A Canadian Adventure at Winnipeg's Crossroads

At its core is the idea that all human beings have the right to freedom, equality and respect in their lives and in their government. Most permanent exhibits put you in the shoes of those discriminated against and the people who have made it their mission to help.
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All roads lead to Winnipeg. Sorry, Rome. But in the Canadian midwest, that's certainly true. It is a hub for conservation and environmental awareness and a center of commerce and culture, as well as a crossroads of the human rights movement.

Oh, it's also "conveniently located" in the middle of nowhere. Manitobans would be the first to admit it.

Famous bears of Winnipeg

The train ride from Winnipeg to Churchill, on the banks of the Hudson Bay, takes more than 24 hours. Few tourists, let alone Winnipeggers, would ever have the time for this adventure. Here's what they're missing: friendly arctic seals, the curious, ghostly-white beluga whales and the mercurial polar bears.

How do we know? Well, it's no secret.


If you can't go to the bears, bring the bears to Winnipeg, right? Which is exactly what they did at the Assiniboine Park Zoo. The playful polar bears are the centerpiece, drawing crowds of families and adults to its new Journey to Churchill experience.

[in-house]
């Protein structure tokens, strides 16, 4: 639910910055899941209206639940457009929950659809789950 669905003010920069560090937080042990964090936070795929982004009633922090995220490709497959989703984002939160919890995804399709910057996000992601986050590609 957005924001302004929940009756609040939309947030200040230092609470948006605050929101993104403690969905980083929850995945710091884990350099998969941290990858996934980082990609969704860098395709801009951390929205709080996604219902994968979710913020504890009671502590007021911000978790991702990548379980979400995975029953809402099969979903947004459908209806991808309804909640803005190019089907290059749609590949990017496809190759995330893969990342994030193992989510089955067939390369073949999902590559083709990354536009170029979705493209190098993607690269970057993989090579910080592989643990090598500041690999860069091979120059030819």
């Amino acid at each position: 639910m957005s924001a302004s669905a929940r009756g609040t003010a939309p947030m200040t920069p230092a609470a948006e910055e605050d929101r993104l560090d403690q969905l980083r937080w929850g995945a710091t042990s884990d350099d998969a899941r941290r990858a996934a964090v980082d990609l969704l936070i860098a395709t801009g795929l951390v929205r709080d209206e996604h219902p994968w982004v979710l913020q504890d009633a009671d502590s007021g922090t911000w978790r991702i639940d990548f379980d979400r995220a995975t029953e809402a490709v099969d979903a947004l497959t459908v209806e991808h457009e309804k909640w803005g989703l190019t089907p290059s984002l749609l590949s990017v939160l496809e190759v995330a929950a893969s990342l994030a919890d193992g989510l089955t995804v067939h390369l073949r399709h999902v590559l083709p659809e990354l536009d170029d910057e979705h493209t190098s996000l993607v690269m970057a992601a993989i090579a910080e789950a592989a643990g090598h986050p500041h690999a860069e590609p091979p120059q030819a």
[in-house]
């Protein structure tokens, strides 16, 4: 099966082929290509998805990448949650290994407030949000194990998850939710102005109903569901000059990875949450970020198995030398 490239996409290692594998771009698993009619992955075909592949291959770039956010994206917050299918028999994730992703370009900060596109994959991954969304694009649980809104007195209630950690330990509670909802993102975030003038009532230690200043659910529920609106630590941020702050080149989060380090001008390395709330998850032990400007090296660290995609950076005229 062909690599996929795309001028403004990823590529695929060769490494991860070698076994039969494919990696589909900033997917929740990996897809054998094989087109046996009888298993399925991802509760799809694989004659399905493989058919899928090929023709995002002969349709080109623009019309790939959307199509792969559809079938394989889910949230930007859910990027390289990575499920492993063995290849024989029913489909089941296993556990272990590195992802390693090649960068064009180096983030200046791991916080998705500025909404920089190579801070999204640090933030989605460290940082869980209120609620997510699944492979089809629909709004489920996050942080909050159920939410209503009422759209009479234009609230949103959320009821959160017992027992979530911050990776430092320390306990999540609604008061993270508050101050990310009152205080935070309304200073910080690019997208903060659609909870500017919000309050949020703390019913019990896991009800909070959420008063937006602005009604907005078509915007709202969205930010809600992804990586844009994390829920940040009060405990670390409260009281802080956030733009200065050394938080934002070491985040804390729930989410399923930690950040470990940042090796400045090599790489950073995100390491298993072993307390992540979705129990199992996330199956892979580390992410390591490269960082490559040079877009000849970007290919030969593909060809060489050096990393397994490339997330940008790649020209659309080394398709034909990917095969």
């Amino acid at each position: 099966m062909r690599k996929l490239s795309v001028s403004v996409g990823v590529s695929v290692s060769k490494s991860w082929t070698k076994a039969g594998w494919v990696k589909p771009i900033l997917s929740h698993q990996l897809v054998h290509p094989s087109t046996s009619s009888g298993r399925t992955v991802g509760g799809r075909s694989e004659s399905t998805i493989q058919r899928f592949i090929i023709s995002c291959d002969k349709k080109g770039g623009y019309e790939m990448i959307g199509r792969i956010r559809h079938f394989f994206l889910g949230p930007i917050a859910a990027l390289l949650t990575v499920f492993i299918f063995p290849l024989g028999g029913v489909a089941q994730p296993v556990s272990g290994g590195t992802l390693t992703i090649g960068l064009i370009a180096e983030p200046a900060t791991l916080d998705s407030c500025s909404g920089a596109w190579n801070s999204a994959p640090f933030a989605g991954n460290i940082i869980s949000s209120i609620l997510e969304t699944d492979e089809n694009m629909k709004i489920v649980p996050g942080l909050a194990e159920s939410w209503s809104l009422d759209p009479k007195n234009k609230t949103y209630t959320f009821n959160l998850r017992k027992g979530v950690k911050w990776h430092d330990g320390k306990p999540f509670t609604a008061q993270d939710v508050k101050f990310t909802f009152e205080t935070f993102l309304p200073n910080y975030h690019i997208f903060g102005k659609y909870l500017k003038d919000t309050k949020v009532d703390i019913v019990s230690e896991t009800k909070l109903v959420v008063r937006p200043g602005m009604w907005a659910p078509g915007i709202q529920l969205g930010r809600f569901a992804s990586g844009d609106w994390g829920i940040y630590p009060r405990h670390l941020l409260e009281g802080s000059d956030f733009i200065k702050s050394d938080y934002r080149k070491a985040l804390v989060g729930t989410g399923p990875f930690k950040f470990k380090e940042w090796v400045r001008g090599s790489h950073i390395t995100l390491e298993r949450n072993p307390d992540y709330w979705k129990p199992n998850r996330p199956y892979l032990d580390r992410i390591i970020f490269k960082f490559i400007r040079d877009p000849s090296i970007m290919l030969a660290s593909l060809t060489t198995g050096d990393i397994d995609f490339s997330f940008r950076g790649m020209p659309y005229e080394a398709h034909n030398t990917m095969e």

We have to admit we felt a connection to the yearlings splashing in the pool, easily visible from both the underground viewing area and the surface.

Of course, Winnipeg's most famous bear was an American black bear cub who served as the mascot for the Canadian Army Veterinary Corps during World War I. When the cub's owner, Lt. Harry Colebourn, was dispatched to the front lines in 1915, the cub was donated to the London Zoo where she inspired an author named A. A. Milne to write a series of beloved children's stories. If you haven't guessed yet, we're talking about Winnie the Pooh.

The Churchill exhibit does more than bring the polar bears to the people. It raises awareness of the problems faced by this arctic population and how climate change also affects Canada.


This is also true at the Oak Hammock Marsh Interpretive Centre. Migrating birds flock to wetlands across Canada's plains. The preserve is home to more than 300 species including the Sandhill Crane, Yellow-headed Blackbird, and LeConte's Sparrow.

At the center, researchers monitor the marsh, noting changes in the migration season as well as the creatures of the swamp. Our family threw on some hip-waders to help collect samples. We slogged through the reedy bog grasses to scoop up dragonfly larvae, leeches, snails, freshwater shrimp and frogs. We never knew what would end up in our nets or collection buckets. It was a bit messy, but loads of fun.


A migration of people

Thousands of years ago, Winnipeg was the meeting place for indigenous first nations. The early aboriginal peoples came to the place where the Red and Assiniboine rivers intersect to meet other tribes and trade. Later, they were joined by French trappers.